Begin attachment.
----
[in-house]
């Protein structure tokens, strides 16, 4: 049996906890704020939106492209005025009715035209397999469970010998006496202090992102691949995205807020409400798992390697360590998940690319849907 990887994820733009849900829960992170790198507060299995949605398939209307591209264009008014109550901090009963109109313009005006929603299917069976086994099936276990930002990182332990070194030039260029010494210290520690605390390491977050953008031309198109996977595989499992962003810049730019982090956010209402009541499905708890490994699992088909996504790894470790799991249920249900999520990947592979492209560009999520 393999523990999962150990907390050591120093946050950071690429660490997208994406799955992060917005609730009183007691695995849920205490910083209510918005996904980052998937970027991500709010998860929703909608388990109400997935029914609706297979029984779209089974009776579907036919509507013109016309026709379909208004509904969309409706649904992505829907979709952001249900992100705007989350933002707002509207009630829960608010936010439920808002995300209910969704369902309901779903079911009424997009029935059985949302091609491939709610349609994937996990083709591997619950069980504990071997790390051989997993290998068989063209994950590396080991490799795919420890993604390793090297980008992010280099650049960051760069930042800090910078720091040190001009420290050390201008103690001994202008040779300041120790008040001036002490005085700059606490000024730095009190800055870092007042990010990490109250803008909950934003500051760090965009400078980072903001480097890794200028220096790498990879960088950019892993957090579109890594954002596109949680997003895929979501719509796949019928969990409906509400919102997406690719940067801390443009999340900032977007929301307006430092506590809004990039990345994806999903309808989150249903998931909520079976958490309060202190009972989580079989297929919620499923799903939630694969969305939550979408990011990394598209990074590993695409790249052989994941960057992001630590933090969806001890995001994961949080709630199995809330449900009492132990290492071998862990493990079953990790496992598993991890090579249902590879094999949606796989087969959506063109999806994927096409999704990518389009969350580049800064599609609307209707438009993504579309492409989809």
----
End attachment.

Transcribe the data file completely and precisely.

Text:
[in-house]
């Protein structure tokens, strides 16, 4: 049996906890704020939106492209005025009715035209397999469970010998006496202090992102691949995205807020409400798992390697360590998940690319849907 990887994820733009849900829960992170790198507060299995949605398939209307591209264009008014109550901090009963109109313009005006929603299917069976086994099936276990930002990182332990070194030039260029010494210290520690605390390491977050953008031309198109996977595989499992962003810049730019982090956010209402009541499905708890490994699992088909996504790894470790799991249920249900999520990947592979492209560009999520 393999523990999962150990907390050591120093946050950071690429660490997208994406799955992060917005609730009183007691695995849920205490910083209510918005996904980052998937970027991500709010998860929703909608388990109400997935029914609706297979029984779209089974009776579907036919509507013109016309026709379909208004509904969309409706649904992505829907979709952001249900992100705007989350933002707002509207009630829960608010936010439920808002995300209910969704369902309901779903079911009424997009029935059985949302091609491939709610349609994937996990083709591997619950069980504990071997790390051989997993290998068989063209994950590396080991490799795919420890993604390793090297980008992010280099650049960051760069930042800090910078720091040190001009420290050390201008103690001994202008040779300041120790008040001036002490005085700059606490000024730095009190800055870092007042990010990490109250803008909950934003500051760090965009400078980072903001480097890794200028220096790498990879960088950019892993957090579109890594954002596109949680997003895929979501719509796949019928969990409906509400919102997406690719940067801390443009999340900032977007929301307006430092506590809004990039990345994806999903309808989150249903998931909520079976958490309060202190009972989580079989297929919620499923799903939630694969969305939550979408990011990394598209990074590993695409790249052989994941960057992001630590933090969806001890995001994961949080709630199995809330449900009492132990290492071998862990493990079953990790496992598993991890090579249902590879094999949606796989087969959506063109999806994927096409999704990518389009969350580049800064599609609307209707438009993504579309492409989809």